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Euro-Asian Jewish (EAJ) Policy Papers, No 59 (28 February 2024)
Joint Distribution Committee on the pages of anti-Zionist publications in the USSR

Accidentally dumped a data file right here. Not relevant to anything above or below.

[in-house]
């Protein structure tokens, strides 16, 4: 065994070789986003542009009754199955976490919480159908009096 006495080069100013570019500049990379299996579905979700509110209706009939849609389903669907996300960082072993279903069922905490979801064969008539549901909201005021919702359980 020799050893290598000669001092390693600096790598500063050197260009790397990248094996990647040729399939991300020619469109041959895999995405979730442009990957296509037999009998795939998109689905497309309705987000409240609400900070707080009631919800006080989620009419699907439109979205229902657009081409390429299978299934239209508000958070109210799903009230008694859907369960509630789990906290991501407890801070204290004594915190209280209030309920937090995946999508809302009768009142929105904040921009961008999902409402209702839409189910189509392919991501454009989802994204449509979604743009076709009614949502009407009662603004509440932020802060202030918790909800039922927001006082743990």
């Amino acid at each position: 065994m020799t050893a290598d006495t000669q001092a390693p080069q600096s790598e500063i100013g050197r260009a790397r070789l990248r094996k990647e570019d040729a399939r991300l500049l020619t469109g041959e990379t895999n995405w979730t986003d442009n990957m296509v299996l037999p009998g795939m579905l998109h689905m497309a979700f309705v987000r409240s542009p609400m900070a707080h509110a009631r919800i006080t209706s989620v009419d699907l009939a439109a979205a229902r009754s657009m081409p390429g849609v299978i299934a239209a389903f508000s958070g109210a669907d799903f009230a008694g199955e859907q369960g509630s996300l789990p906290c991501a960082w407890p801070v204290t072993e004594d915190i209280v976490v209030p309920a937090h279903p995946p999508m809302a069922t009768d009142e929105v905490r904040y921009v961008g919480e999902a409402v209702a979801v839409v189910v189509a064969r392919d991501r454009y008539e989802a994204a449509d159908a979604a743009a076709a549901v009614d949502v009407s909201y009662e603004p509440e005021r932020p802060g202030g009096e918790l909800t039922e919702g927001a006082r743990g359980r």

In the second half of the 1950s, Soviet bookstores began to display so-called “anti-Zionist” publications. American Jewish Joint Distribution Committee (the JDC) was described in these publications as one of the institutions of “International Zionism.” In many texts, JDC was described not as a singular organization but as part of a worldwide “Zionist conspiracy.” Primarily, these publications were manufactured upon identical statements and themes and lacked any truthful basis. Even though accusations against JDC were formulated during the final stage of Stalinism, they remained unchanged in the following four decades, up until the collapse of the Soviet regime. Most authors never saw sources other than newspapers from the time of the “Doctor’s Plot,” or they quoted each other’s texts. However, the role of this propaganda in the life of Soviet society should not be exaggerated: the ideological clichés and the names of unfamiliar foreign Jewish organizations were not on the minds of ordinary Soviet citizens, who were struggling with daily life in the world of “developed socialism.”

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